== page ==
To tell the truth, Joshua Bell never really saw himself making a holiday album.
"You get so much Christmas music on the radio around Christmas time -- I've never actually gone out and bought a holiday album myself!" Joshua said to me over the phone last week. "And I never thought I'd be making a holiday album."
It came together after a few collaborations, which just happened to be for holiday tunes: "I had done 'White Christmas' with Chris Botti, and 'O Holy Night' with Kristen Chenowith. I really enjoyed those, and I thought: There's a theme there…"
With several tunes already in the bag, why not expand on the idea?
Joshua's new album, Musical Gifts, features familiar holiday music -- classical, sacred and secular. Its wide range reflects Joshua's mixed background -- his late father was a former Episcopal priest and his mother is Jewish.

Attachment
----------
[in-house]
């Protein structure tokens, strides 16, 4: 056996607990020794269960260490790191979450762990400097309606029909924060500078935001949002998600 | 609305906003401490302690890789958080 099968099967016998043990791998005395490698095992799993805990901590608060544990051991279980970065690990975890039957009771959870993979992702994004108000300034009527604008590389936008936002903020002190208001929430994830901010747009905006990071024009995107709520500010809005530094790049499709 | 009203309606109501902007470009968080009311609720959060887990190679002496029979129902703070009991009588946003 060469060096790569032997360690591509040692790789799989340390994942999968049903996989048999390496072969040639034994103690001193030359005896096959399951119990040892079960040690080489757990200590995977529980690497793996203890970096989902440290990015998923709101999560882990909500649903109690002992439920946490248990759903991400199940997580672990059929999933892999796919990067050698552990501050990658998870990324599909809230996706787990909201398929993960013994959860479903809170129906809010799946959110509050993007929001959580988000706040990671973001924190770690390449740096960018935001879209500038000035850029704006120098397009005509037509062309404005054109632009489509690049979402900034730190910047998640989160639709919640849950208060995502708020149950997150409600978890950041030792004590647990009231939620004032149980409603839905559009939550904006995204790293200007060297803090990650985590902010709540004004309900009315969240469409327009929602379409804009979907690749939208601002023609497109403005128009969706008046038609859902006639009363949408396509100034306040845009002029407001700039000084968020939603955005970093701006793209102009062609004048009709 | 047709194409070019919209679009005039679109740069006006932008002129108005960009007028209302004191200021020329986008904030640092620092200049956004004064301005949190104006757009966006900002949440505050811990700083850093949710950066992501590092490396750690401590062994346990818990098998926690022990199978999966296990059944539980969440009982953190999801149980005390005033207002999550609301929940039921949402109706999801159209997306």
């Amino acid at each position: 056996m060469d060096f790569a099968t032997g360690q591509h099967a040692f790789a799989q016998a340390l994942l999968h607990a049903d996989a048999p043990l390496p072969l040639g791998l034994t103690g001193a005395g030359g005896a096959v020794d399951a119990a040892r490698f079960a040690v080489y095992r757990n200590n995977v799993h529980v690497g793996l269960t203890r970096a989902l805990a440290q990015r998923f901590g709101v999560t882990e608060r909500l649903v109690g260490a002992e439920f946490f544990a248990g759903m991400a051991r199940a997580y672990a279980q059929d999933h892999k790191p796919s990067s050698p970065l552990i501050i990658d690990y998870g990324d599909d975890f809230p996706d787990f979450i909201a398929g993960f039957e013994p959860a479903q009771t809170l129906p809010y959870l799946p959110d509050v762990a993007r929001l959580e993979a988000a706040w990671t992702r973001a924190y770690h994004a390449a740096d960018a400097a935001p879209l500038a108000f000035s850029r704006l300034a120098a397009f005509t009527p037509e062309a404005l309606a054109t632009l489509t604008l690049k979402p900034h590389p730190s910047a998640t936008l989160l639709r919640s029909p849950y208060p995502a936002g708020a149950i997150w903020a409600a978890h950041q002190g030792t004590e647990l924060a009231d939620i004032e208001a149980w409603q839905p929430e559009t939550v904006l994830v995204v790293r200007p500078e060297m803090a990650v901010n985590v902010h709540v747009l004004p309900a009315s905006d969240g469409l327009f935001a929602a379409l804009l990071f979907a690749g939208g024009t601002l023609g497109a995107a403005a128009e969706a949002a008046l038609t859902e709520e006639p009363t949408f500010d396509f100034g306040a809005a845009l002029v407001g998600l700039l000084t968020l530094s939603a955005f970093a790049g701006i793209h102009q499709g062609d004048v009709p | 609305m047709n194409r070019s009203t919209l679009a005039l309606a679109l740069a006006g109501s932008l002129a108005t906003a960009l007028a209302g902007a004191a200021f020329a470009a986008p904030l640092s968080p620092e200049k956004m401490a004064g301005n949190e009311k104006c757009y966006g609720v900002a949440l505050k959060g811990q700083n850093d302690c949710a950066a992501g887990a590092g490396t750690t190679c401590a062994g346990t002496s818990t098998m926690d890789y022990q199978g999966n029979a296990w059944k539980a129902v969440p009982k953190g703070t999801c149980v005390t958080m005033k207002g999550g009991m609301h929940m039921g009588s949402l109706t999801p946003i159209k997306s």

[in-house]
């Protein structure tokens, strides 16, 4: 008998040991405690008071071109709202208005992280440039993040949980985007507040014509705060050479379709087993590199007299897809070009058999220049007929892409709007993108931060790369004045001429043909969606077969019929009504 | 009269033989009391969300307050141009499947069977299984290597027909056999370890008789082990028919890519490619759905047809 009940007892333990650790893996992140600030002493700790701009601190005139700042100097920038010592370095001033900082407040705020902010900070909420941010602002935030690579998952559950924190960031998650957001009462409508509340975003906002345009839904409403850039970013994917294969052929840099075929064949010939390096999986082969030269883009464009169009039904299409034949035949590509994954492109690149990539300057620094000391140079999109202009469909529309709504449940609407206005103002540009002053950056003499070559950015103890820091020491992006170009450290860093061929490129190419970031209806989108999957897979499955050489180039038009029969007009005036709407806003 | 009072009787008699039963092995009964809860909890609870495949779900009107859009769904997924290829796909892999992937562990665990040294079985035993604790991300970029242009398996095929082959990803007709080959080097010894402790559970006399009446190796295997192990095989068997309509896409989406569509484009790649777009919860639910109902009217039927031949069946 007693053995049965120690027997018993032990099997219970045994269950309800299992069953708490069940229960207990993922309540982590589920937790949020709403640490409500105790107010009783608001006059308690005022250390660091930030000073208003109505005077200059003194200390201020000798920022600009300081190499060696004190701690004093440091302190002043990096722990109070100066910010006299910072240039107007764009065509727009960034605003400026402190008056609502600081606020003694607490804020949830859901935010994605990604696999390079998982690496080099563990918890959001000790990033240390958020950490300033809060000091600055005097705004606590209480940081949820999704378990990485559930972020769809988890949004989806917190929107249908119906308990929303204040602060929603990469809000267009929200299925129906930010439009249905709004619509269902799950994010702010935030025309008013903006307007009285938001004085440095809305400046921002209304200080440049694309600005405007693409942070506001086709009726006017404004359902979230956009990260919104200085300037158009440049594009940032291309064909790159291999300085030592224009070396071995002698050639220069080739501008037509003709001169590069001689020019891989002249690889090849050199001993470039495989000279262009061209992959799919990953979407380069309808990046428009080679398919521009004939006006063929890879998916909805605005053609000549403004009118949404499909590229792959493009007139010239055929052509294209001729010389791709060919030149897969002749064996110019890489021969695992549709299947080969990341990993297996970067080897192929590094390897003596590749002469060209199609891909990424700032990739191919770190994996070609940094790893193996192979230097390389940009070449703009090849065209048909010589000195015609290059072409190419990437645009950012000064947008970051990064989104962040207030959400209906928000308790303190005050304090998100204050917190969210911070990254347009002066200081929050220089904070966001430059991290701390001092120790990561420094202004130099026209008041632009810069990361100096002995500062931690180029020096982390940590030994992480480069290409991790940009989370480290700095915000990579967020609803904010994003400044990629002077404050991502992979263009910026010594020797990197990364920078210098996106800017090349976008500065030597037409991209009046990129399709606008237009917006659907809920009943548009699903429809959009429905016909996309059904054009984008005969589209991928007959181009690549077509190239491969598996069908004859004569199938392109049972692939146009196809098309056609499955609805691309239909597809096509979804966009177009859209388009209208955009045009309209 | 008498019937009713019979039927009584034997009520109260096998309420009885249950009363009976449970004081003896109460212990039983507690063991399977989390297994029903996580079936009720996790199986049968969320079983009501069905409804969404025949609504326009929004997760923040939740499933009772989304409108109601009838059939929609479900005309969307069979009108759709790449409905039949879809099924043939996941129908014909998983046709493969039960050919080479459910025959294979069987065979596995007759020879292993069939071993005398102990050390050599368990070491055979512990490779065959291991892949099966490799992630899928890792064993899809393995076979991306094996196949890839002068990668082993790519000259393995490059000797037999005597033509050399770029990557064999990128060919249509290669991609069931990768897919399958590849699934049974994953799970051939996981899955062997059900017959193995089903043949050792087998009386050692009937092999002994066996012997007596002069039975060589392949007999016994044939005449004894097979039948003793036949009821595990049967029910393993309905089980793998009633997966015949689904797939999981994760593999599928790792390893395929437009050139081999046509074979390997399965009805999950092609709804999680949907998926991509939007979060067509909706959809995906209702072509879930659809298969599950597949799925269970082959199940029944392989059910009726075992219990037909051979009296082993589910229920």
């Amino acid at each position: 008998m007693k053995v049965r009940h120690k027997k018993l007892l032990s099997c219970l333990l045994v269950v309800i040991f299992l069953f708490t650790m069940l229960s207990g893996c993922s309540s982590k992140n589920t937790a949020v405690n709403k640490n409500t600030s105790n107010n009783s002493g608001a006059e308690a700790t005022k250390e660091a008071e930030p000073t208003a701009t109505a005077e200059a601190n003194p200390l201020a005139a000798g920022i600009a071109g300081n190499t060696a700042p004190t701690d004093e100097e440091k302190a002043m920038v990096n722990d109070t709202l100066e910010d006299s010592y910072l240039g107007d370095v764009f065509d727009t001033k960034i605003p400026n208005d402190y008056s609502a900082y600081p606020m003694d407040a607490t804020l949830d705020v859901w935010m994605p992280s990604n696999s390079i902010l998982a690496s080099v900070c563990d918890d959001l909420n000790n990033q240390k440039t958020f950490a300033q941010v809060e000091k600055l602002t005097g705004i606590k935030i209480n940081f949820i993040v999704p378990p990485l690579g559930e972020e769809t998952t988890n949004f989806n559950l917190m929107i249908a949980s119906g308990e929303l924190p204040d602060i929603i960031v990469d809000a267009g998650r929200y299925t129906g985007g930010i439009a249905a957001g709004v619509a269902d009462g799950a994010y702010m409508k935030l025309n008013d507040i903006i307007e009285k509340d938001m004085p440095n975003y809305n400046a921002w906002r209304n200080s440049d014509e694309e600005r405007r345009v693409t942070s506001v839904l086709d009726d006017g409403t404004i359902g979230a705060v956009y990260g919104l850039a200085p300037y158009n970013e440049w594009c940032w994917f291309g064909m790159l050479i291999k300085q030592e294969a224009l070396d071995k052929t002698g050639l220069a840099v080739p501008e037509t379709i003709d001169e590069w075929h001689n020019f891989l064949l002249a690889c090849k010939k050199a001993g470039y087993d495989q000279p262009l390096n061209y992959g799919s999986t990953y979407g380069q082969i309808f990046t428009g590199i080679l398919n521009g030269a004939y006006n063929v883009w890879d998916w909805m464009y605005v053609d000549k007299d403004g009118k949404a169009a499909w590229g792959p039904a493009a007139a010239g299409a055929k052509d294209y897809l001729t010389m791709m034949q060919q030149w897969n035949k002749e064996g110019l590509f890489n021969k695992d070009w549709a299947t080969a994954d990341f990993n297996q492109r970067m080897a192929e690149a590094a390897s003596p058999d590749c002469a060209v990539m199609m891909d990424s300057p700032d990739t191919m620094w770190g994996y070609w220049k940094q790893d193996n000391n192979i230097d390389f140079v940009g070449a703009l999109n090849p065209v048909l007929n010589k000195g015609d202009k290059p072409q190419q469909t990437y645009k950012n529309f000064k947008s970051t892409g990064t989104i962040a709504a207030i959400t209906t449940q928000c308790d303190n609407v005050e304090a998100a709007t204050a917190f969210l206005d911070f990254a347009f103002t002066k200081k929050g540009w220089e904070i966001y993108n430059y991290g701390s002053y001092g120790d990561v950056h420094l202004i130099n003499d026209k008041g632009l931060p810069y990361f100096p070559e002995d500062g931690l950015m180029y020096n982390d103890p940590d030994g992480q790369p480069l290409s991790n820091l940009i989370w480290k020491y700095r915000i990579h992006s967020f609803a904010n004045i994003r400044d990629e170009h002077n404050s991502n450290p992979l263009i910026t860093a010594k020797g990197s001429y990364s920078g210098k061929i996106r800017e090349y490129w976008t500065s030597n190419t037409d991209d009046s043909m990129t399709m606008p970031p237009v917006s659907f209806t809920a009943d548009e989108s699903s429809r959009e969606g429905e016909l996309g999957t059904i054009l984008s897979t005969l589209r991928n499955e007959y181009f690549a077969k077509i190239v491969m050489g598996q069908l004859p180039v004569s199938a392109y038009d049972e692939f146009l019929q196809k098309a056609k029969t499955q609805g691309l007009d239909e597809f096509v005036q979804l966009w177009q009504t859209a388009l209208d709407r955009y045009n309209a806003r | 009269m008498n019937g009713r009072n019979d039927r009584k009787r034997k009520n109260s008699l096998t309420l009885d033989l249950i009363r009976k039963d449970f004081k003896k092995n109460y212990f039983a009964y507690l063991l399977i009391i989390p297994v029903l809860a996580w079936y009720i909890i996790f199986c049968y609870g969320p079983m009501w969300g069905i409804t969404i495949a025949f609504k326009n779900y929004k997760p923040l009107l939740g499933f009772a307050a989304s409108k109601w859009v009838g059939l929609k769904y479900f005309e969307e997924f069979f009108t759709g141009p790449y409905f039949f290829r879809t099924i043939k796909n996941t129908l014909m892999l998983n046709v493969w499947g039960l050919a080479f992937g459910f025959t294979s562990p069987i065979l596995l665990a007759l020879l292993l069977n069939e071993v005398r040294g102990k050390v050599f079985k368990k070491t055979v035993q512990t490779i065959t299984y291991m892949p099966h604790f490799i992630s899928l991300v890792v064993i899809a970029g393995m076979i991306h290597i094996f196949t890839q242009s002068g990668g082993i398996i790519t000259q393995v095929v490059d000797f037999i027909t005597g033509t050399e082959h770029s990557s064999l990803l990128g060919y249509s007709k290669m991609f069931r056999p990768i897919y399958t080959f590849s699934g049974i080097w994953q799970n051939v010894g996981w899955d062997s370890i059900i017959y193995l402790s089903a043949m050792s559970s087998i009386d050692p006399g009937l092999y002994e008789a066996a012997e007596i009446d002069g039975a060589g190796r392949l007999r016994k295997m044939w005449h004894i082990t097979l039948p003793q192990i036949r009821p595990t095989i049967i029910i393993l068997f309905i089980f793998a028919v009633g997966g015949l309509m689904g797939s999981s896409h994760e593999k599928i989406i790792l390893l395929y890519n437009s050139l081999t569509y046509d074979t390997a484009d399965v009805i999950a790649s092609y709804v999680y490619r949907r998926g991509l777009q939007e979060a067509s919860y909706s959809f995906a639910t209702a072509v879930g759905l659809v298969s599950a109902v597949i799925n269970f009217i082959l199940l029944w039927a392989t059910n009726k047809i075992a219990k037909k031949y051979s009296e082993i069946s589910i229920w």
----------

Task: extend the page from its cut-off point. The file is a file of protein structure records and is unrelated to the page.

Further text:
"The holidays for me was always a mix of Hanukah and Christmas," Joshua said. "I wanted to create a body of work that celebrates both traditions and captures the feeling of the holidays. I associate the holidays with music in my house. Around Christmas time, everyone would come visit, or we'd visit them. We were spread around, from Canada through the U.S., so it wasn't always in the same place. But it was always an occasion for music. Everybody had an instrument -- everyone played something in our family. So Christmas was about playing music together."
Joshua had resisted the holiday-music genre in the past "because sometimes they seem a little churned-out, just to capitalize on the holidays to sell records, and I really never wanted to do something like that," he said, "but this is actually a very musically interesting project for me."
Joshua had seriously interesting musical collaborators: Gloria Estefan, Alison Krauss, Kristin Chenoweth, trumpeter Chris Botti, jazz artists Chick Corea and Branford Marsalis, opera stars Placido Domingo and Renee Fleming; Michael Feinstein, Frankie Moreno, a cappella group Straight No Chaser, cellist Steven Isserlis, and classical comedy duo Igudesman-Joo.